There was no answer from downstairs. I grabbed a robe from behind the door and shrugged into it as I walked across the landing to the stairs. I didn’t think anyone was in the house, but I’m still well-bred enough that I don’t wander around in the altogether with my breasts and pregnant stomach on display. You never know when someone might be standing on the porch with his nose pressed to one of the windows.
No one was. The foyer downstairs was deserted, and the porch and yard were empty, as far as I could see. I padded down the hallway toward the kitchen, glancing left and right as I went.
The first room on the right was the library, where—ten months ago—Rafe and I had discovered Brenda Puckett’s butchered body lying in front of the fireplace. We hadn’t been living here then, of course. The house had belonged to Rafe’s grandmother, and Brenda Puckett was a realtor colleague of mine, who was trying to sell it.
There was no one in the library now. On the right was the parlor, also empty, and the dining room, ditto. I ended up in the kitchen, at the back of the house, and looked around.
The first time I’d walked in here, the second week of August last year, it had had avocado green appliances and a cracked and peeling linoleum floor. Now it was gorgeous, with new cabinets, hardwoods, and stainless steel appliances. The baby I was carrying had been conceived on the table that stood in the middle of the room.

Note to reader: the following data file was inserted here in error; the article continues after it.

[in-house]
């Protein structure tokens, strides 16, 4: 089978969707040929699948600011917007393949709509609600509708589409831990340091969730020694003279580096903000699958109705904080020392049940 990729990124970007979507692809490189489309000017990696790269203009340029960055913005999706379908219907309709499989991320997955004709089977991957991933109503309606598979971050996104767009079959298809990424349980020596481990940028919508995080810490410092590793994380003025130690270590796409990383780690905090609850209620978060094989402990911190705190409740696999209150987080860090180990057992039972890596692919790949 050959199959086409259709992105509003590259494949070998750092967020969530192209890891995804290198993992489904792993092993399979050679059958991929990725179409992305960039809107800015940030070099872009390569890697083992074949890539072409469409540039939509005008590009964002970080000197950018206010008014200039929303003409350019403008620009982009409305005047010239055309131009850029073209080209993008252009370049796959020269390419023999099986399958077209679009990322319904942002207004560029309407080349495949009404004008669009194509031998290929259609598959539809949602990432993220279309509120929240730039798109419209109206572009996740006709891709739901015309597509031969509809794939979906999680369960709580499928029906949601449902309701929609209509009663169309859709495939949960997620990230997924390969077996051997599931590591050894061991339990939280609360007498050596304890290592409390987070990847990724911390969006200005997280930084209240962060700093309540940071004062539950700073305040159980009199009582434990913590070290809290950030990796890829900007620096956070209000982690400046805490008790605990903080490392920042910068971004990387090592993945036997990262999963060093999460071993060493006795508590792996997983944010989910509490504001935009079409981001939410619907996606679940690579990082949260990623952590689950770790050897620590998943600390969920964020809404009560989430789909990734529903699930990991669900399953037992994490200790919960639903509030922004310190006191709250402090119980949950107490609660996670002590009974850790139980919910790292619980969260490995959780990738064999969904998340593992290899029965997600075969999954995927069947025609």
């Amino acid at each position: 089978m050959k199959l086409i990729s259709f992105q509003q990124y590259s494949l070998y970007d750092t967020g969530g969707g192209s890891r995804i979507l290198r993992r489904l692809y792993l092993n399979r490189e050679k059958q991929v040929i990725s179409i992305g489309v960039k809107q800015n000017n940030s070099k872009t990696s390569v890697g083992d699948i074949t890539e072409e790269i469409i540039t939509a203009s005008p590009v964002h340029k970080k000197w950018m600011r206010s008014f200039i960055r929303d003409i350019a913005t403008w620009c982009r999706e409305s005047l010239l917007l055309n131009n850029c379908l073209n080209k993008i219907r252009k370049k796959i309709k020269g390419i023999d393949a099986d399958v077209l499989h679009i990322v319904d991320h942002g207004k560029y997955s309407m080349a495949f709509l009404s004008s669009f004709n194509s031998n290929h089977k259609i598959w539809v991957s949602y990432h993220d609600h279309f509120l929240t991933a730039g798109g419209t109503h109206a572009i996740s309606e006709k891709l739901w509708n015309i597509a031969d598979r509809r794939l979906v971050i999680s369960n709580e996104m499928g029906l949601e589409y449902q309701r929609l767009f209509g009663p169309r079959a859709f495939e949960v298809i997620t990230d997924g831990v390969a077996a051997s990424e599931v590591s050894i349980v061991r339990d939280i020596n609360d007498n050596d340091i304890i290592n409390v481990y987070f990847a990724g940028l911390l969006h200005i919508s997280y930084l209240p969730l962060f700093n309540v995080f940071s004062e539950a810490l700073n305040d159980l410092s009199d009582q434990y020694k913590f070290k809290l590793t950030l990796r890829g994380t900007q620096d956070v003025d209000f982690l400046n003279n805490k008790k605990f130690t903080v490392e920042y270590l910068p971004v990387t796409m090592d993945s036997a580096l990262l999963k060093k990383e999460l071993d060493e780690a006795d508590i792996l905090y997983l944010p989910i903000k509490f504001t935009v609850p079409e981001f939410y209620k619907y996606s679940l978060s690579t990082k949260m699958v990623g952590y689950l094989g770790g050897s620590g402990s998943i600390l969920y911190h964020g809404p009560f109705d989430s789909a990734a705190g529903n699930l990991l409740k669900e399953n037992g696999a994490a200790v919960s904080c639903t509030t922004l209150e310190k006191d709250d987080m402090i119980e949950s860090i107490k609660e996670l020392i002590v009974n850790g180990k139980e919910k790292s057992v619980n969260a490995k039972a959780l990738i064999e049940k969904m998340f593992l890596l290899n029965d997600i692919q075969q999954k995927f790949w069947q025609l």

It was, however, empty. I walked around, peering at the table, the counters, and the refrigerator, but Rafe had not left a note.
My phone was upstairs by the bed, charging, but he hadn’t called, either. Or texted me. If he had, I would have woken up.
I padded back upstairs to put on clothes and brush my teeth. That done, I tried calling him. The phone rang twice, three times, and then went to voicemail. “This is Rafe. You know what to do.”
“It’s me,” I said. “Nine o’clock on Saturday. You’re not home. Call me when you get this, please.”
And then I went back downstairs and ate breakfast—bagel with cream cheese and chives, my go-to craving throughout the pregnancy so far—while I waited for him to call back.
The logical part of me tried to convince the other parts that he was probably just at the gym. He’d woken up early—a little nervous about what today was, maybe—and had decided to get in an early workout, and take his mind off the fact that in twelve hours, he’d have shackled himself hand and foot to the same woman for the rest of his natural life.
It made sense, and I wouldn’t blame him. Getting married can be scary, especially when it’s your first time. And it was Rafe’s first time. I’d been through it once already, and knew I wasn’t making the same mistake twice. But he’d never been here before, and it was natural that he’d be a little worried.